Scientists believe that a simple two-hour emotional awareness course aimed at making young offenders less aggressive could hold the key to significantly reducing the seriousness of their future crimes.
In the first ever study of its kind, psychologists from Cardiff University recorded a 44% drop in the severity of crimes committed by persistent reoffenders, six months following the completion of a course designed to improve their ability to recognise other people's emotions. The findings are published in PLOS ONE journal.
Much has been published previously to suggest that adolescents who display antisocial behaviour have problems in facial emotional recognition, particularly fear and sadness.
By heightening their ability to perceive these emotions, researchers believe they can instil in young offenders a stronger sense of empathy for potential victims, and consequently a reduction in physical aggression and instances of severe crime.
To explore this idea, they studied the emotion recognition capabilities and criminal activity of 50 juvenile offenders (with an average age of 16) from the Cardiff and Vale of Glamorgan Youth Offending Services (YOS).
While all the participants of the study received their statutory intervention -- involving contact with a caseworker, as ordered by the courts -- a sub-group of 24 offenders also took part the research team's facial affect training, aimed at improving their emotion recognition capabilities and normally used to rehabilitate patients with brain-damage.
Offenders in the sub-group and those only receiving statutory intervention were matched for age, socioeconomic status, IQ and criminal history. During the study, each group was tested twice for emotion recognition performance, and recent crime data was collected six months after testing had been completed.
Lead author Professor Stephanie Van Goozen, from Cardiff University's School of Psychology, said:
"Poor emotion recognition in children and adolescents can cause antisocial behaviour. Our study shows that this recognition can be corrected using an approach that is both cost-effective and relatively quick.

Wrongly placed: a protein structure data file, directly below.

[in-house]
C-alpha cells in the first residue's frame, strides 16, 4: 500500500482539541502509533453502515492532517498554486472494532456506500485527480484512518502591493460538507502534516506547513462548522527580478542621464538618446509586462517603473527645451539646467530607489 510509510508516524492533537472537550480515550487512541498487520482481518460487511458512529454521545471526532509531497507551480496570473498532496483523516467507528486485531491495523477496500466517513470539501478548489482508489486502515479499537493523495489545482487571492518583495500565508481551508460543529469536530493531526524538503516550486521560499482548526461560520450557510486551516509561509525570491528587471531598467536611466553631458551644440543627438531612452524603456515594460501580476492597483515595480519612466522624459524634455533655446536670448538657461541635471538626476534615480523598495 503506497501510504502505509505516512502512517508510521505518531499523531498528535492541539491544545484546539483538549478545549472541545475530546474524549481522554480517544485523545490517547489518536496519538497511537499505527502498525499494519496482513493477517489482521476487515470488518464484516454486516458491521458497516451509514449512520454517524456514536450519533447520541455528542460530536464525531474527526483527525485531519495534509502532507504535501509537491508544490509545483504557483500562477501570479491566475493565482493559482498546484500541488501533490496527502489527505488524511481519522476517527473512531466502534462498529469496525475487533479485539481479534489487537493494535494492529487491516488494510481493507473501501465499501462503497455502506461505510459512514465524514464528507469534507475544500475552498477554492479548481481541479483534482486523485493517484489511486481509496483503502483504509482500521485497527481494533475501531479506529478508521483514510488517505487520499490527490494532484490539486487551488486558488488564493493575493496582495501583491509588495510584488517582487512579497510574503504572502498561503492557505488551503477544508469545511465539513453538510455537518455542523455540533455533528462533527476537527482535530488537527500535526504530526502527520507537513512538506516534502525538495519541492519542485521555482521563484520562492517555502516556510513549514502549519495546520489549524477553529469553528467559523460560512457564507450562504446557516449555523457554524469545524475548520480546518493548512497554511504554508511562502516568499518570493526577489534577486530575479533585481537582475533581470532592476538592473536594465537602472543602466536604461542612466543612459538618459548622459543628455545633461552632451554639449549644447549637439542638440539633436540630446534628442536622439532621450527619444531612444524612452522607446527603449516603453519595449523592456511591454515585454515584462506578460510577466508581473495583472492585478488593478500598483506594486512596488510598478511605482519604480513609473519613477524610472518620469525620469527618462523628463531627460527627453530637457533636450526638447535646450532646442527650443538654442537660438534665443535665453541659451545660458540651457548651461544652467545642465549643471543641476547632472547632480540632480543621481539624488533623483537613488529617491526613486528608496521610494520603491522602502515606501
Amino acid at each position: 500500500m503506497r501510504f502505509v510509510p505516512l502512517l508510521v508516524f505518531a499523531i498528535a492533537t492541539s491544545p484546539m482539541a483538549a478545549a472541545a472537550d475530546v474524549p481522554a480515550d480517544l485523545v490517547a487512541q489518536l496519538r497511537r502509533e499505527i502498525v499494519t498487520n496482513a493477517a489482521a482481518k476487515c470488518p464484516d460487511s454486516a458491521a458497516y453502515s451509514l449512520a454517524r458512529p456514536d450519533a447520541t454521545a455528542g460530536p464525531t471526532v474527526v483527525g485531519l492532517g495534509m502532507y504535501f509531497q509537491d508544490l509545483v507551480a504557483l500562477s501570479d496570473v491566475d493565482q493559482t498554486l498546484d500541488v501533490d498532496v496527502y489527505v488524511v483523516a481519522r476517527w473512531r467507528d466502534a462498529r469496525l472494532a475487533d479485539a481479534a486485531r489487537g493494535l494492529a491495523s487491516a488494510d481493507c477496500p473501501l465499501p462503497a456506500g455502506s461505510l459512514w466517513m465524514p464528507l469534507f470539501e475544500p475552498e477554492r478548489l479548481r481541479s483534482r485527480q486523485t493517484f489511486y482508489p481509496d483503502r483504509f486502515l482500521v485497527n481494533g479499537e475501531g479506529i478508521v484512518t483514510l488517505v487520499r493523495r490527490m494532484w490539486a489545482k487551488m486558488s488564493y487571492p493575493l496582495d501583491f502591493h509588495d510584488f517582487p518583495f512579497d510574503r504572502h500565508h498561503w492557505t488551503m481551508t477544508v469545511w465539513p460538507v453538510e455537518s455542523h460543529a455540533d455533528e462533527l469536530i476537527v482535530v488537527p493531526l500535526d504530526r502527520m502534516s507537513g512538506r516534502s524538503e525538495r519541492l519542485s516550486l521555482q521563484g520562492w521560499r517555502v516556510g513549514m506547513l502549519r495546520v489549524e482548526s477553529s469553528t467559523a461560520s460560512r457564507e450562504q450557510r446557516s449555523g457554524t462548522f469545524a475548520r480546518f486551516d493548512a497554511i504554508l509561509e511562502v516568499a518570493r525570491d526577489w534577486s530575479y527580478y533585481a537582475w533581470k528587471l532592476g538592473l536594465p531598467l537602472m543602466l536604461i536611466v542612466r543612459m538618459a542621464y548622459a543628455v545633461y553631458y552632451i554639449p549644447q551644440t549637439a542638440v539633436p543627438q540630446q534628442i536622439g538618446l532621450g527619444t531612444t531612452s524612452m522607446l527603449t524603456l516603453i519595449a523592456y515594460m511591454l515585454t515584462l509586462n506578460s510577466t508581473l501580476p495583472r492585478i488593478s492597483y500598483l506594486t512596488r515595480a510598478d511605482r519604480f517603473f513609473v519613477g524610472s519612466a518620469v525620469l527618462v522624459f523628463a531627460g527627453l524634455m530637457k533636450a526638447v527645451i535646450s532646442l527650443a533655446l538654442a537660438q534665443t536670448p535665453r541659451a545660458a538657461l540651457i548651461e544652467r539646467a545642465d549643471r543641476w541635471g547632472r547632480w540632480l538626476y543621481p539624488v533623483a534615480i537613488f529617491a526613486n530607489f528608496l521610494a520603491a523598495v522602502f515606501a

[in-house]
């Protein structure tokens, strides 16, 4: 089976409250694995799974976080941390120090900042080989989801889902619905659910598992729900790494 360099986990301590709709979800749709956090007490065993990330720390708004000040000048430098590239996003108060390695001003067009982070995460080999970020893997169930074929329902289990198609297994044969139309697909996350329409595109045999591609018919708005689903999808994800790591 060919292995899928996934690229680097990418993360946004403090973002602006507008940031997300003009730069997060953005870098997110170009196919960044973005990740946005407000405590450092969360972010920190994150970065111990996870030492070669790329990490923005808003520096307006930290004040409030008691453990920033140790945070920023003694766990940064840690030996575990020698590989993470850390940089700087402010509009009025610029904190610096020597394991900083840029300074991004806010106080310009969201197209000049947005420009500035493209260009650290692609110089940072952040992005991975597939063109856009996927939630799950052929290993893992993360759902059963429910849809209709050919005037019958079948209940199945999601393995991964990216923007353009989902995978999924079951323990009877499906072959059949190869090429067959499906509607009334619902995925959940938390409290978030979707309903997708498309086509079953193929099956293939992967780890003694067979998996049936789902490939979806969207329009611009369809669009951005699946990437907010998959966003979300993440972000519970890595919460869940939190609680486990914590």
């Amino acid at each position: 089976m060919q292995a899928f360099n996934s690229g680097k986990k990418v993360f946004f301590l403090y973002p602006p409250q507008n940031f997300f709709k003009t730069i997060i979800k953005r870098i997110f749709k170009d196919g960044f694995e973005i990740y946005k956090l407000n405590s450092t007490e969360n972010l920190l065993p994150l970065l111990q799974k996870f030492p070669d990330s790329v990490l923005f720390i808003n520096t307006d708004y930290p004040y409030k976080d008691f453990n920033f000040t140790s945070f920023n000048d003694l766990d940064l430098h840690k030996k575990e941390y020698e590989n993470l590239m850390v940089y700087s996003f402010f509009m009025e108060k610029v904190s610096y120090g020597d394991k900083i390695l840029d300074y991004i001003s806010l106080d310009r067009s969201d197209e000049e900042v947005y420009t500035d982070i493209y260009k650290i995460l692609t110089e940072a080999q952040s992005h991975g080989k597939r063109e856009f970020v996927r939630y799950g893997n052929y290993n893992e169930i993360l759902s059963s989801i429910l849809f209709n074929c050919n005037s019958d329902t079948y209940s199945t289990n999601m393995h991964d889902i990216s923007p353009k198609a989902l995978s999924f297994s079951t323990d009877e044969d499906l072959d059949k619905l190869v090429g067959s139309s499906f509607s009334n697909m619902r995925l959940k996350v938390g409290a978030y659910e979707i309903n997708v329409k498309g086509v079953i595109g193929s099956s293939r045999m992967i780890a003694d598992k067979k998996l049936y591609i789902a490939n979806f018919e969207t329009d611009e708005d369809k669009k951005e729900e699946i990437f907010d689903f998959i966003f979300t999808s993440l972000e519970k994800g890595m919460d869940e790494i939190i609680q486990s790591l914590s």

"Our findings support our belief that a population of individuals, whose combined offending produces the majority of harm in communities, can be made to behave less aggressively with the knock-on effect of bringing about a significant drop in serious crime.
"We would like to extend this research to younger age groups, particularly to children who are at risk of developing antisocial behaviour later in life that could result in violence, substance abuse, health problems and psychiatric illness.
"Emotion recognition training could set children on a much more positive path in life -- one which doesn't have to involve serious crime or violence against others, to the benefit of society and themselves."
Researchers measuring the severity of participants' crimes used a score system ranging from 1-8: '1' indicates a public order offence while '8' means murder. The average offence severity of the facial affect training sub-group was 3.75 six months prior to training, dropping to 2.08 six months after.
Facial affect training consists of several levels of emotional tasks, where participants are required, among other scenarios, to identify the emotional expression of a face, to describe an event that has made them feel that emotion and mimic the emotion using a mirror. Tasks also include focusing on specified features of an emotional face and selecting the correct description of that feature from several options.
The emotion recognition test consists of 150 slides presented on a laptop, displaying facial expressions -- including happy, sad, anger, fear, disgust -- at varying degrees of emotional intensity. Participants have to guess what emotion is displayed.
These findings are consistent with the results of a study conducted at Bristol University in 2013, in which researchers succeeded in modifying a tendency for aggressive youths to interpret anger in ambiguous expressions. Participants reported feeling less aggressive and acting less aggressively for two weeks following the intervention.
Materials provided by Cardiff University. Note: Content may be edited for style and length.
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